"Love, Loss, (Gym, Tan) and Laundry: A Farewell To The Jersey Shore" - 2012 New York Television Festival
Mike "The Situation" Sorrentino attends "Love, Loss, (Gym, Tan) and Laundry: A Farewell To The Jersey Shore" during the 2012 New York Television Festival. Dave Kotinsky—Getty Images

The Situation's Day in Court: Here's How 5 Other Celebs Dealt With Tax Troubles

Oct 23, 2014

Last month, Michael Sorrentino -- better known as "The Situation" from MTV's Jersey Shore -- was indicted (alongside his brother Marc Sorrentino) for allegedly failing to pay taxes on nearly $9 million of income. Thursday, Oct. 23., the brothers head to court for their arraignment in Newark, N.J. (Please note: the original arraignment was set for Oct. 6, but the judge kindly postponed it so The Situation could go film a reality show called Marriage Boot Camp in Los Angeles. No, we're not making that up.)

The Situation and his brother face one count of conspiracy to defraud the United States, along with three and two counts, respectively, of filing false tax returns for 2010 through 2012. The Situation also faces an additional count for allegedly failing to file a tax return for 2011.

But Mr. Sorrentino is hardly the first celebrity to get into an, er, situation with the IRS. Here, a look back at some other stars who found themselves facing serious tax troubles:

Al Capone

What was it that finally brought down America's most powerful mobster -- who in this case we'll consider a celebrity? Tax troubles. In 1931, authorities found Capone guilty of tax evasion and hit him with an 11-year sentence. By the time he was released, Prohibition was no more -- and other mobsters had taken over his organization, as TIME reported. His health began to deteriorate too -- a result of having contracted syphilis -- and it was really just all downhill from there.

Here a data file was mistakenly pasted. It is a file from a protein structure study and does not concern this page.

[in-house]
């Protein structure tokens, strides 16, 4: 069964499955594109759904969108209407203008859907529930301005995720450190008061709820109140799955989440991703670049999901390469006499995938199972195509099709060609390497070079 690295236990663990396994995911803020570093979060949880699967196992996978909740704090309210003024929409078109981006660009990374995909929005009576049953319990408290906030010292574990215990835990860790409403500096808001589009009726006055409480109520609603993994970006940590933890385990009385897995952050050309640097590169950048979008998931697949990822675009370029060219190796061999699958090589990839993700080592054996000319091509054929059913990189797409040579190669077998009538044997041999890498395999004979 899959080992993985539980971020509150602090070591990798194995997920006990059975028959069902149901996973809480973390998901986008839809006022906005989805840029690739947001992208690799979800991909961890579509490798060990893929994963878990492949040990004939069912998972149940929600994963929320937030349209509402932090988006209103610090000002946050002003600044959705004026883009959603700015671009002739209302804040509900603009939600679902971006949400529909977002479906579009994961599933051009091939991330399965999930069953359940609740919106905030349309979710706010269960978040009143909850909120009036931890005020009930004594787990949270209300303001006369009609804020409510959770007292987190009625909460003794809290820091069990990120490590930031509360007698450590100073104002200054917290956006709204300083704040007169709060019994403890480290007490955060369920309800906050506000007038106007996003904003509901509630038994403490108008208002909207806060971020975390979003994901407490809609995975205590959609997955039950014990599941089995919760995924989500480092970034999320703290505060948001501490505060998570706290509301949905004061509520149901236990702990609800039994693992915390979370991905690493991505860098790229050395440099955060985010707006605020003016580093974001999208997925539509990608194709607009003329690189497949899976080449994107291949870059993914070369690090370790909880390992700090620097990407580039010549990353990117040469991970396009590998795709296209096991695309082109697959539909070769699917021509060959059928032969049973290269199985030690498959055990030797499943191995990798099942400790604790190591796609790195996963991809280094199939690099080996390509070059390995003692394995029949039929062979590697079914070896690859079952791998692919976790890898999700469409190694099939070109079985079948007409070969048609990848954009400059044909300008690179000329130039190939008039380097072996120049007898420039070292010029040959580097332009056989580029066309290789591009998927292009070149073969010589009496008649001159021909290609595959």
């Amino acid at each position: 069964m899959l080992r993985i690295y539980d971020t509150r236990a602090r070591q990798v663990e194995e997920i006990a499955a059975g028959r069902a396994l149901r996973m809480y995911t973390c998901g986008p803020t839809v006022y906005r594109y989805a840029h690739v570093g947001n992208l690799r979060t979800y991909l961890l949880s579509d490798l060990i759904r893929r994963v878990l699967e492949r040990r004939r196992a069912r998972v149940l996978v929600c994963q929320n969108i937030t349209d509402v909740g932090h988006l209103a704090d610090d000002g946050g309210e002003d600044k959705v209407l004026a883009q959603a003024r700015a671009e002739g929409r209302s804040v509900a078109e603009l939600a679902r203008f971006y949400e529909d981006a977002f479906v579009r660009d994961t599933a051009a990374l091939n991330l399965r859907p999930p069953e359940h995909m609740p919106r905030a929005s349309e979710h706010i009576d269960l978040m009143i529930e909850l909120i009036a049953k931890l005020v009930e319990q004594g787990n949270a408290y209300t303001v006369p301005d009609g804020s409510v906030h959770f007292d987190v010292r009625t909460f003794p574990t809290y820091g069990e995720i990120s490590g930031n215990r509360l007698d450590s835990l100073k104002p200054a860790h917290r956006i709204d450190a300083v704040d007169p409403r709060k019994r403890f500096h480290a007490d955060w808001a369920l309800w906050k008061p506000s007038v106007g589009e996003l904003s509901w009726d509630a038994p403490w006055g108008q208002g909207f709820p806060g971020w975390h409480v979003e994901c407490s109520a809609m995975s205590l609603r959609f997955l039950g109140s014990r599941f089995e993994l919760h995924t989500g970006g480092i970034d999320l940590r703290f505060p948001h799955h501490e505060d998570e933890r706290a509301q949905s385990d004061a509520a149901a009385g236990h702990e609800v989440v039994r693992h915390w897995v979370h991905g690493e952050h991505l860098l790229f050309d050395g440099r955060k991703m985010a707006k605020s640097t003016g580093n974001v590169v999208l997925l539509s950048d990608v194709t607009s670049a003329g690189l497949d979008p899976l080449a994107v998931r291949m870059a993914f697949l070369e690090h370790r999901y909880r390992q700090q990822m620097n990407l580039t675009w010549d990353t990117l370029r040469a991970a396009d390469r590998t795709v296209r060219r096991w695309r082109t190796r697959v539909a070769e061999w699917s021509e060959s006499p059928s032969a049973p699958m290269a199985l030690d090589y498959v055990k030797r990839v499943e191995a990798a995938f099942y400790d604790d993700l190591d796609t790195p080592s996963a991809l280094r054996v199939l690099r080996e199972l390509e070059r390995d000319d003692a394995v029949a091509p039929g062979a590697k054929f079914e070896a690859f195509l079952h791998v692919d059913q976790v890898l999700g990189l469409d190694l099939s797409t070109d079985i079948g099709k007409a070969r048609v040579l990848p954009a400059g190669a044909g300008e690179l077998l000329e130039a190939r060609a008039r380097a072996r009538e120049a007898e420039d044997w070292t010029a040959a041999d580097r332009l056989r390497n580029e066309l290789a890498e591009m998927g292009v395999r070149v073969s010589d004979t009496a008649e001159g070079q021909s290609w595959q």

Lauryn Hill

In 2013, the legendary hip hop artist served a three-month prison sentence after pleading guilty to tax evasion. The Grammy winner was convicted for failing to pay nearly $1 million taxes, People reported. She told the judge she intended to pay the taxes eventually, but was unable to do so during the period of time when she dropped out of the music business. Shortly before her sentence began, Hill took to her Tumblr to post a sprawling open letter, where she connected America's deep history of racism to her IRS troubles.

Willie Nelson

When somebody mentions the name Willie Nelson, a few things probably come to mind: a twangy voice, long gray braids, a deep love for marijuana -- and a hellish battle with the IRS. In 1990, the country legend owed $16.7 in unpaid back taxes and had to hand over many of his possessions to keep himself out of prison. To help pay his debt, the country crooner even released an album called The IRS Tapes: Who'll Buy My Memories? in 1992. Nelson struck an agreement with the government that if the album sold 4 million copies, his debts would be cleared. That did not happen -- but it did come close, pulling in $3.6 million. By 1993, Nelson finally settled his tab.

Wesley Snipes

Wesley Snipes' relationship with the IRS has been a tumultuous one. The saga began in 2006 when the actor was initially accused of tax fraud. Two years later, a federal judge sentenced him to three years in prison for willfully failing to file his tax returns. Snipes began his sentence in 2010 and was released in 2013. He soon dove back into his acting career with a role in 2014's The Expendables 3 and, now, with a rumored role in another Blade film.

Sophia Loren

Fun fact: film legend Sophia Loren served 17 days in prison in 1982 over a dispute with the Italian authorities over her 1974 tax return. Here's what happened: she declared less income that year because her compensation for the film Il viaggio was deferred, thus moving her into a lower tax bracket. Officials, however, maintained that she should have paid a higher rate. She appealed the ruling but still ended up being forced to serve 17 days (of a 30-day sentence). But in 2013 -- nearly 40 decades after the dispute began -- Italy's Supreme Court finally cleared her of the tax evasion charges. So yes, she paid the right amount after all.

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